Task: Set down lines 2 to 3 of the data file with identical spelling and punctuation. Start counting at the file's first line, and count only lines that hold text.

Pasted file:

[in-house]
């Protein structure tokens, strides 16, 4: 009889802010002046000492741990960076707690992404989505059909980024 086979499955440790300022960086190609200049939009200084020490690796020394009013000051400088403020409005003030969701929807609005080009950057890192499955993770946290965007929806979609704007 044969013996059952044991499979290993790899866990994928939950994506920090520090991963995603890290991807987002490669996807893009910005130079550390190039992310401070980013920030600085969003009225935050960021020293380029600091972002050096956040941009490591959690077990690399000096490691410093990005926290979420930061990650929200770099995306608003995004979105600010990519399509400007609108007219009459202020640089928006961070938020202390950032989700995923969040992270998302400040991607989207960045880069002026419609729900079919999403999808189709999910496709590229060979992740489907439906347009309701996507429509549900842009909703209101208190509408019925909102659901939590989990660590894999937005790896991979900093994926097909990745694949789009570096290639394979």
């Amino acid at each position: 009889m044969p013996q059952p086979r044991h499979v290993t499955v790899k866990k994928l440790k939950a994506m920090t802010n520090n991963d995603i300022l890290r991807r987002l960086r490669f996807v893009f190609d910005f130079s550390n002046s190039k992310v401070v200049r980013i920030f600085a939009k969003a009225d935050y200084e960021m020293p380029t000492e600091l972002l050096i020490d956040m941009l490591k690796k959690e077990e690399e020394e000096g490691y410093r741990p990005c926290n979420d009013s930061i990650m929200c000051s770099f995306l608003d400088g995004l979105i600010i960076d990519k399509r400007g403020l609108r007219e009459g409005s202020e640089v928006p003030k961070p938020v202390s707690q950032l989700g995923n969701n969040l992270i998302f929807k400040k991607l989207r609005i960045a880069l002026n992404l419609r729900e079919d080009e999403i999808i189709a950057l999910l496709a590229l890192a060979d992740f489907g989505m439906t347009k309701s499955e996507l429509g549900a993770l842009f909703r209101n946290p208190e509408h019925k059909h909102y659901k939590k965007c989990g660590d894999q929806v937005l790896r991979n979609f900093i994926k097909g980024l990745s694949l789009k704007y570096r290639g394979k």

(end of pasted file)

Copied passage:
């Protein structure tokens, strides 16, 4: 009889802010002046000492741990960076707690992404989505059909980024 086979499955440790300022960086190609200049939009200084020490690796020394009013000051400088403020409005003030969701929807609005080009950057890192499955993770946290965007929806979609704007 044969013996059952044991499979290993790899866990994928939950994506920090520090991963995603890290991807987002490669996807893009910005130079550390190039992310401070980013920030600085969003009225935050960021020293380029600091972002050096956040941009490591959690077990690399000096490691410093990005926290979420930061990650929200770099995306608003995004979105600010990519399509400007609108007219009459202020640089928006961070938020202390950032989700995923969040992270998302400040991607989207960045880069002026419609729900079919999403999808189709999910496709590229060979992740489907439906347009309701996507429509549900842009909703209101208190509408019925909102659901939590989990660590894999937005790896991979900093994926097909990745694949789009570096290639394979």
């Amino acid at each position: 009889m044969p013996q059952p086979r044991h499979v290993t499955v790899k866990k994928l440790k939950a994506m920090t802010n520090n991963d995603i300022l890290r991807r987002l960086r490669f996807v893009f190609d910005f130079s550390n002046s190039k992310v401070v200049r980013i920030f600085a939009k969003a009225d935050y200084e960021m020293p380029t000492e600091l972002l050096i020490d956040m941009l490591k690796k959690e077990e690399e020394e000096g490691y410093r741990p990005c926290n979420d009013s930061i990650m929200c000051s770099f995306l608003d400088g995004l979105i600010i960076d990519k399509r400007g403020l609108r007219e009459g409005s202020e640089v928006p003030k961070p938020v202390s707690q950032l989700g995923n969701n969040l992270i998302f929807k400040k991607l989207r609005i960045a880069l002026n992404l419609r729900e079919d080009e999403i999808i189709a950057l999910l496709a590229l890192a060979d992740f489907g989505m439906t347009k309701s499955e996507l429509g549900a993770l842009f909703r209101n946290p208190e509408h019925k059909h909102y659901k939590k965007c989990g660590d894999q929806v937005l790896r991979n979609f900093i994926k097909g980024l990745s694949l789009k704007y570096r290639g394979k």